Macroeconomic-Driven Prepayment Risk and the Valuation of Mortgage-Backed Securities
NBER Working Paper No. 22096
We introduce a reduced-form modeling framework for mortgage-backed securities in which we solve for the implied prepayment function from the cross section of market prices. From the implied prepayment function, we find that prepayment rates are driven not only by interest rates, but also by two macroeconomic factors: turnover and rate response. Intuitively, turnover represents prepayments for exogenous reasons like employment-related moves, household income shocks, and foreclosures, while rate response reflects frictions faced by borrowers in refinancing into a lower rate. We find that the empirical turnover and rate response measures are both significantly related to macroeconomic measures, suggesting that these factors represent a source of systematic risk. Consistent with this, we find that implied prepayments are substantially higher than actual prepayments, providing direct evidence of significant prepayment risk premia in mortgage-backed security prices. We analyze the properties of the prepayment risk premium and find that it is almost entirely due to compensation for turnover risk. We also find evidence that mortgage-backed security prices were significantly affected by Fannie Mae credit risk and the Federal Reserve's Quantitative Easing Programs.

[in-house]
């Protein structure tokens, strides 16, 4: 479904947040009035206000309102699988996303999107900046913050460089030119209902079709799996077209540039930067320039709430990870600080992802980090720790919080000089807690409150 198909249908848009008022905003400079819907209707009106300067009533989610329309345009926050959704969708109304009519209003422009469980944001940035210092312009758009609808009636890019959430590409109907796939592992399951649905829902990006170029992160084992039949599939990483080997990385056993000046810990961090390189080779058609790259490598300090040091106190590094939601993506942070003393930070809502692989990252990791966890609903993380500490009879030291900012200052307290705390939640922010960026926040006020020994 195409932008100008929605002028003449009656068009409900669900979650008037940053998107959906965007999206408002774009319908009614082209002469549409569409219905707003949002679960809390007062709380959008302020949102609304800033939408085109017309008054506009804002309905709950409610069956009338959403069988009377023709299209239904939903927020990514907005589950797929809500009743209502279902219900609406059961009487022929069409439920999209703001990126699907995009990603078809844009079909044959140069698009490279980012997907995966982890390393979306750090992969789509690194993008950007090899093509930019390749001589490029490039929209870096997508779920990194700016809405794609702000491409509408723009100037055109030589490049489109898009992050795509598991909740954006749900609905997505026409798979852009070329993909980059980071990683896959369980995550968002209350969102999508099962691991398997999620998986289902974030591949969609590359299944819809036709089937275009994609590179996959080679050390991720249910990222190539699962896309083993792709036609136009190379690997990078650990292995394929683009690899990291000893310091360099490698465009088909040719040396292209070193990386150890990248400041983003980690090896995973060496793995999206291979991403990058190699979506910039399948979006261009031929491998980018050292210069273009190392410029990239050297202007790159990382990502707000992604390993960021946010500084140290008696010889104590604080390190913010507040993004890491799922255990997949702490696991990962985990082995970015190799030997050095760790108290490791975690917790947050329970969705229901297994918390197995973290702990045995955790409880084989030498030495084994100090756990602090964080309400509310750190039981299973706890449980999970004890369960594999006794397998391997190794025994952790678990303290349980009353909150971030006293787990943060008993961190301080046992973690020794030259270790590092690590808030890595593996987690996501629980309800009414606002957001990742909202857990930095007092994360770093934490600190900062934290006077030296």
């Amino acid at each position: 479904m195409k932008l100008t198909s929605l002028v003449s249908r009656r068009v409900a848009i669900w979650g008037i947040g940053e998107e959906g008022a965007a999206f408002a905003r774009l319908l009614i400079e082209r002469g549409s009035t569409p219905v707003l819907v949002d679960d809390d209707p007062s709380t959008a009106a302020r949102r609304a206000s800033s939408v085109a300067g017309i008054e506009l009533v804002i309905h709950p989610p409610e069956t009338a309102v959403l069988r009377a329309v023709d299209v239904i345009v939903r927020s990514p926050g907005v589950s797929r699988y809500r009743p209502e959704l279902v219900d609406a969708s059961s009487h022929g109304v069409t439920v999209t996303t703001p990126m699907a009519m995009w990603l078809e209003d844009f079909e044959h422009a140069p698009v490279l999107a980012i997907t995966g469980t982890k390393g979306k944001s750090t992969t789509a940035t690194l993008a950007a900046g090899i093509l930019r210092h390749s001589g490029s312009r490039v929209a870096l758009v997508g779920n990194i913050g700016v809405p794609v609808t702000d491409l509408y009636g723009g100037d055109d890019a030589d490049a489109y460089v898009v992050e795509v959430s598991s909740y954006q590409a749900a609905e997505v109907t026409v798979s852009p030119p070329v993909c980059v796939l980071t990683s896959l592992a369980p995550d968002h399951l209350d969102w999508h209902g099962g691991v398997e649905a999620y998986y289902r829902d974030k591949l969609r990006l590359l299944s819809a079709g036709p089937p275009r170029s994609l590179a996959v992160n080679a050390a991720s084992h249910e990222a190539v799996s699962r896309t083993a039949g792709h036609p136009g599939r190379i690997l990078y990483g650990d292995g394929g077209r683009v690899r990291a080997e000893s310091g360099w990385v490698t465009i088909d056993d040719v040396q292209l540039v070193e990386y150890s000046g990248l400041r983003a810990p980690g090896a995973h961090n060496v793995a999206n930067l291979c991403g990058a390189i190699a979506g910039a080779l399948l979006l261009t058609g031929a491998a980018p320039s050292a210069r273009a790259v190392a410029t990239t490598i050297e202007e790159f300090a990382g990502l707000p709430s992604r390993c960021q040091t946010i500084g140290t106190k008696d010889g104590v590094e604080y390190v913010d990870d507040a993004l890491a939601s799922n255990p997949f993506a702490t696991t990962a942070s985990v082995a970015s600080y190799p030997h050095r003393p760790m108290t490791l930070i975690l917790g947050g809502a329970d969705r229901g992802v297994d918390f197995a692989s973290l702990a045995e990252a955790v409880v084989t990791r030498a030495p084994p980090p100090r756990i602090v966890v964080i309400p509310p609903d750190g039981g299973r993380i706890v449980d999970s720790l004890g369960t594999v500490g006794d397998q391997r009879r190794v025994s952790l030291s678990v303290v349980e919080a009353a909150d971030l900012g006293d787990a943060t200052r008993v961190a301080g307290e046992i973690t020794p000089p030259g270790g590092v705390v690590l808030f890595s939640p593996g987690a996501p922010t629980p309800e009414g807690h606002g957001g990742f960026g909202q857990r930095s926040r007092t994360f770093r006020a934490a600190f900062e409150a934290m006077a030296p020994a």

Document Object Identifier (DOI): 10.3386/w22096
Published: Mikhail Chernov & Brett R. Dunn & Francis A. Longstaff, 2018. "Macroeconomic-Driven Prepayment Risk and the Valuation of Mortgage-Backed Securities," The Review of Financial Studies, vol 31(3), pages 1132-1183.
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